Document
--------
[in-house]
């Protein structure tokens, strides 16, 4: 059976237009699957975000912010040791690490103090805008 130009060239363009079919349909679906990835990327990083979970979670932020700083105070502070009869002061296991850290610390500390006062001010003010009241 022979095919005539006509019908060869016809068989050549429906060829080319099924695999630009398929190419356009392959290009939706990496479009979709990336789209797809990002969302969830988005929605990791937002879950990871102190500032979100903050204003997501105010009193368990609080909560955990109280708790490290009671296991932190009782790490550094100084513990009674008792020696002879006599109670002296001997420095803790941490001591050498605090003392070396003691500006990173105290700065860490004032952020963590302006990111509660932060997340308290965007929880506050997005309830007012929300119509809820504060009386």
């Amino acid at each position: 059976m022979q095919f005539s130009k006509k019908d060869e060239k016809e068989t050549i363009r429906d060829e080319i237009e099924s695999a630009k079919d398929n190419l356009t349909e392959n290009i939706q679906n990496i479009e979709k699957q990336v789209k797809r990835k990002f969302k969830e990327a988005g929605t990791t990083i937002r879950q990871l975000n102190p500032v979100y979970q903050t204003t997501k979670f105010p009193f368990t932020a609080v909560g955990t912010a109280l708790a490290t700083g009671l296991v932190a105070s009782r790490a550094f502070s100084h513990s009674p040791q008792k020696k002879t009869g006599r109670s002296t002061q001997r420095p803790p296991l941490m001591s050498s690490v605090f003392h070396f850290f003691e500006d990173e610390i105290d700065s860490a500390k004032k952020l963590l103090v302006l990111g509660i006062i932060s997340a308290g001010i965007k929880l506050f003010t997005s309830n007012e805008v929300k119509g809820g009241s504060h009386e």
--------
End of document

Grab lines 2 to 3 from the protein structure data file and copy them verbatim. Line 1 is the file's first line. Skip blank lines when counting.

């Protein structure tokens, strides 16, 4: 059976237009699957975000912010040791690490103090805008 130009060239363009079919349909679906990835990327990083979970979670932020700083105070502070009869002061296991850290610390500390006062001010003010009241 022979095919005539006509019908060869016809068989050549429906060829080319099924695999630009398929190419356009392959290009939706990496479009979709990336789209797809990002969302969830988005929605990791937002879950990871102190500032979100903050204003997501105010009193368990609080909560955990109280708790490290009671296991932190009782790490550094100084513990009674008792020696002879006599109670002296001997420095803790941490001591050498605090003392070396003691500006990173105290700065860490004032952020963590302006990111509660932060997340308290965007929880506050997005309830007012929300119509809820504060009386």
């Amino acid at each position: 059976m022979q095919f005539s130009k006509k019908d060869e060239k016809e068989t050549i363009r429906d060829e080319i237009e099924s695999a630009k079919d398929n190419l356009t349909e392959n290009i939706q679906n990496i479009e979709k699957q990336v789209k797809r990835k990002f969302k969830e990327a988005g929605t990791t990083i937002r879950q990871l975000n102190p500032v979100y979970q903050t204003t997501k979670f105010p009193f368990t932020a609080v909560g955990t912010a109280l708790a490290t700083g009671l296991v932190a105070s009782r790490a550094f502070s100084h513990s009674p040791q008792k020696k002879t009869g006599r109670s002296t002061q001997r420095p803790p296991l941490m001591s050498s690490v605090f003392h070396f850290f003691e500006d990173e610390i105290d700065s860490a500390k004032k952020l963590l103090v302006l990111g509660i006062i932060s997340a308290g001010i965007k929880l506050f003010t997005s309830n007012e805008v929300k119509g809820g009241s504060h009386e």